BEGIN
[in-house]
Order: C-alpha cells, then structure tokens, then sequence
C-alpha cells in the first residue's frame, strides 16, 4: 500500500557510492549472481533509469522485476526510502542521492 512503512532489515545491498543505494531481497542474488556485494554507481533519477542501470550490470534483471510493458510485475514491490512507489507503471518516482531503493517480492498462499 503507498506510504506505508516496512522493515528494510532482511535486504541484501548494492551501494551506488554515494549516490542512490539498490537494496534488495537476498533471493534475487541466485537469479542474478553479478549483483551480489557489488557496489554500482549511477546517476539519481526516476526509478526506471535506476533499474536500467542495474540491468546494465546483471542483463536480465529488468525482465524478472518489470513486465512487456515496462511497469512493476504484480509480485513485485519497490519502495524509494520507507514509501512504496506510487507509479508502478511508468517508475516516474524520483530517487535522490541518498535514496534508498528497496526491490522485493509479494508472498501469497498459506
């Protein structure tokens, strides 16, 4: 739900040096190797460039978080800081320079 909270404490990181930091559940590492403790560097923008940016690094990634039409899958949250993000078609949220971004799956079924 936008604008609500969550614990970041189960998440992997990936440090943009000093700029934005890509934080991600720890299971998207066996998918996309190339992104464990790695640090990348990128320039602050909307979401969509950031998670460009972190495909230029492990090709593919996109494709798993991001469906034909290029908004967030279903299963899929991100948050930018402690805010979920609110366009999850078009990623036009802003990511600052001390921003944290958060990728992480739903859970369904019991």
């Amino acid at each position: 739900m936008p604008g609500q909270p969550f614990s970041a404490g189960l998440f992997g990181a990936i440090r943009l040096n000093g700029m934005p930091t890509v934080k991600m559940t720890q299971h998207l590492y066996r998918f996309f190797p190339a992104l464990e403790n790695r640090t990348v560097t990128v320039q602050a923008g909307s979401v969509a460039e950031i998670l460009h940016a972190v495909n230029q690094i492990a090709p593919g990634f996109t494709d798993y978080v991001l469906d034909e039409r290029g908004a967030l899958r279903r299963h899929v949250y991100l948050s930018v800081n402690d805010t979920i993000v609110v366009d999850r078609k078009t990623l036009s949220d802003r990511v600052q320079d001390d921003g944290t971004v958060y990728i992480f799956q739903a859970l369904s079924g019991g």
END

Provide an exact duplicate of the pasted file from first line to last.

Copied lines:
[in-house]
Order: C-alpha cells, then structure tokens, then sequence
C-alpha cells in the first residue's frame, strides 16, 4: 500500500557510492549472481533509469522485476526510502542521492 512503512532489515545491498543505494531481497542474488556485494554507481533519477542501470550490470534483471510493458510485475514491490512507489507503471518516482531503493517480492498462499 503507498506510504506505508516496512522493515528494510532482511535486504541484501548494492551501494551506488554515494549516490542512490539498490537494496534488495537476498533471493534475487541466485537469479542474478553479478549483483551480489557489488557496489554500482549511477546517476539519481526516476526509478526506471535506476533499474536500467542495474540491468546494465546483471542483463536480465529488468525482465524478472518489470513486465512487456515496462511497469512493476504484480509480485513485485519497490519502495524509494520507507514509501512504496506510487507509479508502478511508468517508475516516474524520483530517487535522490541518498535514496534508498528497496526491490522485493509479494508472498501469497498459506
């Protein structure tokens, strides 16, 4: 739900040096190797460039978080800081320079 909270404490990181930091559940590492403790560097923008940016690094990634039409899958949250993000078609949220971004799956079924 936008604008609500969550614990970041189960998440992997990936440090943009000093700029934005890509934080991600720890299971998207066996998918996309190339992104464990790695640090990348990128320039602050909307979401969509950031998670460009972190495909230029492990090709593919996109494709798993991001469906034909290029908004967030279903299963899929991100948050930018402690805010979920609110366009999850078009990623036009802003990511600052001390921003944290958060990728992480739903859970369904019991």
């Amino acid at each position: 739900m936008p604008g609500q909270p969550f614990s970041a404490g189960l998440f992997g990181a990936i440090r943009l040096n000093g700029m934005p930091t890509v934080k991600m559940t720890q299971h998207l590492y066996r998918f996309f190797p190339a992104l464990e403790n790695r640090t990348v560097t990128v320039q602050a923008g909307s979401v969509a460039e950031i998670l460009h940016a972190v495909n230029q690094i492990a090709p593919g990634f996109t494709d798993y978080v991001l469906d034909e039409r290029g908004a967030l899958r279903r299963h899929v949250y991100l948050s930018v800081n402690d805010t979920i993000v609110v366009d999850r078609k078009t990623l036009s949220d802003r990511v600052q320079d001390d921003g944290t971004v958060y990728i992480f799956q739903a859970l369904s079924g019991g």